"Few black people think there are enough options for them to earn an income and travel full time," said DamiAna Trimble, who runs a web design business with her husband.

“Few black people think there are enough options for them to earn an income and travel full time,” said DamiAna Trimble, who runs a web design business with her husband.

Courtesy of Dale and DamiAna Trimble

“I have an MBA, my husband is a doctor, we are very educated,” she said. “I have the option of saying, ‘I’m going to work from home, I want to make sure the curriculum isn’t biased.’ Not everyone has this option. They have to work multiple jobs. “

She noted that she had experienced more racism in the United States than abroad. “In other countries, it’s ‘if you have the money and you pay us, you are the most important person in the world’.”

Mendes plans his family trips down to the last detail. She often travels alone with the children while her husband, a doctor, stays home and works.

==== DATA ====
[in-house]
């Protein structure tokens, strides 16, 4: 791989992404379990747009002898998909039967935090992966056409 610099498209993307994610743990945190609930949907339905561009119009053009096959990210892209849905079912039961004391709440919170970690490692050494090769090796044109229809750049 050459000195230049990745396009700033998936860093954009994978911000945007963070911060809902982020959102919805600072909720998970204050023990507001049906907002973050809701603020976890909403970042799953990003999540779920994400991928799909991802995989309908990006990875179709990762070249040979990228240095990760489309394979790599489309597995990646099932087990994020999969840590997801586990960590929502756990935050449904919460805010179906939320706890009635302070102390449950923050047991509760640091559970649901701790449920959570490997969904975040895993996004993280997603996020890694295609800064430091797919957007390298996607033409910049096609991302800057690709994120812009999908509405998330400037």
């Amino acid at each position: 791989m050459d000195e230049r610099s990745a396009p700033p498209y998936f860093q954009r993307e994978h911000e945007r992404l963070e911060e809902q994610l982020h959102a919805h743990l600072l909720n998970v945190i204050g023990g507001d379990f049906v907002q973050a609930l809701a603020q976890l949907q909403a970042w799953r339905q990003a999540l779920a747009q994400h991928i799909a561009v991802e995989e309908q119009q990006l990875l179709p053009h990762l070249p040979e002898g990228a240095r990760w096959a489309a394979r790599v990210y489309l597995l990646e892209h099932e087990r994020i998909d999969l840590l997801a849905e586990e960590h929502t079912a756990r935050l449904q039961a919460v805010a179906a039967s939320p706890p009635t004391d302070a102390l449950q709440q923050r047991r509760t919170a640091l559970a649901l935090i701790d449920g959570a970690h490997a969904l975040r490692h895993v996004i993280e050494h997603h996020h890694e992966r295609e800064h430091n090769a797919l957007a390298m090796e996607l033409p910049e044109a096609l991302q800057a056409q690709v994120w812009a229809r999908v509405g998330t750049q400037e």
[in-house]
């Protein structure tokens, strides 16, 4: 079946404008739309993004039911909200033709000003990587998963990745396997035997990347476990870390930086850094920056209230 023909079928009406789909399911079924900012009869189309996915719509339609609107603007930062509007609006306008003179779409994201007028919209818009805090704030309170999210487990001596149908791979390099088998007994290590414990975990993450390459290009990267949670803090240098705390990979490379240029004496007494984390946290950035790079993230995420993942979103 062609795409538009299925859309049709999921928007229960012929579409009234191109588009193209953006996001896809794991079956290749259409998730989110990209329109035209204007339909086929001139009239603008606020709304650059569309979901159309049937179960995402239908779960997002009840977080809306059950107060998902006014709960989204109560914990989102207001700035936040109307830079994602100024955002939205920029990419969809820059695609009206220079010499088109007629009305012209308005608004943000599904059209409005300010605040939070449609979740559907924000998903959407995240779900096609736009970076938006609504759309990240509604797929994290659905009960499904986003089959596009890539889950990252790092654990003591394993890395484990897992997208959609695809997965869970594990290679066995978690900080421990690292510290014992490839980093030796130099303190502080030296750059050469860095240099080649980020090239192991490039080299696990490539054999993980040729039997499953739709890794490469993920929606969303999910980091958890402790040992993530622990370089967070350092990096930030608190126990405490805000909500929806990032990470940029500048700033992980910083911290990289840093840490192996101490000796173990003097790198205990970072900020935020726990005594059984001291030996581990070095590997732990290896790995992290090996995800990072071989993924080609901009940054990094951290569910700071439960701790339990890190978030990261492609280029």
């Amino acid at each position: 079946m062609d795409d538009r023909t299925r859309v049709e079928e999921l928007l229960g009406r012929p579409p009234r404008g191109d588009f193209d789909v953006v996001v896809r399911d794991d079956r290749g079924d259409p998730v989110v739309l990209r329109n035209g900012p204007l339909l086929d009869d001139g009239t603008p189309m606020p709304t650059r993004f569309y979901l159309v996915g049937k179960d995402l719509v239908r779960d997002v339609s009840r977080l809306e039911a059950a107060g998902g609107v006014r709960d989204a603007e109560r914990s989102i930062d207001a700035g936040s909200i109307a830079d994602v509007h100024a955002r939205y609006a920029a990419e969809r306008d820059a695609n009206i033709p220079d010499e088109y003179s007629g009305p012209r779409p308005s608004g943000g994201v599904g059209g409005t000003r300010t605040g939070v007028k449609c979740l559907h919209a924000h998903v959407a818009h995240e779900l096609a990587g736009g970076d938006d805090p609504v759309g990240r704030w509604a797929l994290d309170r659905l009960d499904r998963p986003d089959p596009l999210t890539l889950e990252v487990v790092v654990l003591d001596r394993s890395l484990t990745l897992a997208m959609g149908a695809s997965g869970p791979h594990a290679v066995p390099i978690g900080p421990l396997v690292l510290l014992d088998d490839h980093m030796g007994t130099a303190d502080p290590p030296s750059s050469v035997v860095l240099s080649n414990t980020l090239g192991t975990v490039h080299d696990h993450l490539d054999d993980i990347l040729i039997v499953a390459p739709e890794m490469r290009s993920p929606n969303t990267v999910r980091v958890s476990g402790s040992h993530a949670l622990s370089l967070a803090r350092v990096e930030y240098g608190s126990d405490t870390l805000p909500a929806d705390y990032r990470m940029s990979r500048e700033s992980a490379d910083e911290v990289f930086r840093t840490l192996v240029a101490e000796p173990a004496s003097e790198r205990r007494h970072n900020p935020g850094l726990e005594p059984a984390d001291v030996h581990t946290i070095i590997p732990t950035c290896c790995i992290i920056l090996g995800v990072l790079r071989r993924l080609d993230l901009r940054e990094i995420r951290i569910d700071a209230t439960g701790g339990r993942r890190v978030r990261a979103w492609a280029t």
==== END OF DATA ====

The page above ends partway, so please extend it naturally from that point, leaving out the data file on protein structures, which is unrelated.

She plans trips “so that I don’t have to stop at stopovers or not do gas in parts of the country,” she said. “I am very careful that I am a black woman traveling with four black children.”

“There is a perceived difficulty in entering this kind of lifestyle because culturally and systemically people of color have not felt wanted in some places,” Mendes said. “We’re a family of skiers – we’ve skied all over New England and Colorado – and you see another black family and you’re like, ‘Hi!’ The same goes for camping. I hear, “Black people don’t do that. Well, why? Because there are difficulties in entering these spaces in the United States. “

Wanted: various role models

Astrid Vinje and her husband Clint Bush, along with their children, hit Mexico, Costa Rica, Italy, France, Indonesia and the Philippines before arriving in Vietnam, where they went into lockdown.

Astrid Vinje and her husband Clint Bush, along with their children, hit Mexico, Costa Rica, Italy, France, Indonesia and the Philippines before arriving in Vietnam, where they went into lockdown.

Courtesy of Astrid Vinje